State and City Leagues are a vastly overlooked part of American soccer. So much discussion occurs at national levels that it becomes increasingly easy to forget that the way truly impressive and organic movements happen is at the grassroots levels first. Much of the reason for this is the utter fact that the State Soccer Federations in the US are incredibly weak, with only a handful even sanctioning amateur state leagues. In Brazil, strong State Football Federations have fostered an environment where even the largest clubs take part in their respective State Leagues in addition to the Brazilian Serie A, an impressive reinforcement of the importance of the local game. There are several leagues and clubs in the US that are making waves at the local level in an attempt to give more and more communities the ability to field teams which represent them. The best examples of this to date are the Cosmopolitan Soccer League (CSL) of New York City and the Evergreen Premier League of Washington (EPLWA).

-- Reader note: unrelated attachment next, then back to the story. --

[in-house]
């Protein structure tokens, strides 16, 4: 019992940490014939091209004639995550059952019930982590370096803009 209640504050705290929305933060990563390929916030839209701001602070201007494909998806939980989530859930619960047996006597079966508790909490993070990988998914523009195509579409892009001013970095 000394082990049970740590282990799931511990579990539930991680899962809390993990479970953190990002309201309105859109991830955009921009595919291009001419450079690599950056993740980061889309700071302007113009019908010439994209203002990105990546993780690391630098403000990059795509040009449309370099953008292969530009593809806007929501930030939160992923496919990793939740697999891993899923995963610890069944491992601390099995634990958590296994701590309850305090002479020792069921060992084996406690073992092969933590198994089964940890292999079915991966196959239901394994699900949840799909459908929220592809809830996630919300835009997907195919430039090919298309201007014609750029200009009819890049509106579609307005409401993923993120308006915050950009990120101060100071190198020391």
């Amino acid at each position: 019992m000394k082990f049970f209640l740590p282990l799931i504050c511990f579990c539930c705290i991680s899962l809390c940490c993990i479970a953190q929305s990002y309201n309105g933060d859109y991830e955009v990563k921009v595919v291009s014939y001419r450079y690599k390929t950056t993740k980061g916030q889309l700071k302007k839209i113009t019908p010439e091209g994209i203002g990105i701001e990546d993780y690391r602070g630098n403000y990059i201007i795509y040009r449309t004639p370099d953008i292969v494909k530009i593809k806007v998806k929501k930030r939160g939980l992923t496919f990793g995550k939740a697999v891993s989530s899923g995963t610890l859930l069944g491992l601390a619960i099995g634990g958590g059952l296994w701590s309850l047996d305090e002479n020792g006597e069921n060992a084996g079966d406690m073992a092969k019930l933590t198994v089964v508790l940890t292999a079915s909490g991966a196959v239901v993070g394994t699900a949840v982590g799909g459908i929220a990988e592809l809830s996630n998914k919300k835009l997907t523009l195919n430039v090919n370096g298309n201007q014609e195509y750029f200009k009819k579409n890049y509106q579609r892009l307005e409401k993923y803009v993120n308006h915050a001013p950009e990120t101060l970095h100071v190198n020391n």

German-Americans who wanted a league for their city founded the CSL in the 1930’s in NYC. Over the course of their 80-year history, the CSL has grown immensely in participation and diversity and now boasts 85 clubs across nine divisions. This has allowed them to implement promotion and relegation between their divisions, with their top two tiers requiring the clubs to field a reserve team as a condition of their promotion. The links between the divisions give teams incentive to perform and to grow their club by adding a reserve team, giving more opportunities to more players and increasing the footprint and influence of the club. Several of the clubs in the 1st Division have taken part in the US Open Cup in recent history as well, with Landsdowne Bhoys making a run to the third round last year before being eliminated by Rochester Rhinos. The CSL is, however, disconnected from the state league that could easily thrive in a state full of football clubs and City or Sub-State Leagues. If that connection is established, we could see more successful state leagues like the one across the country from New York and the CSL.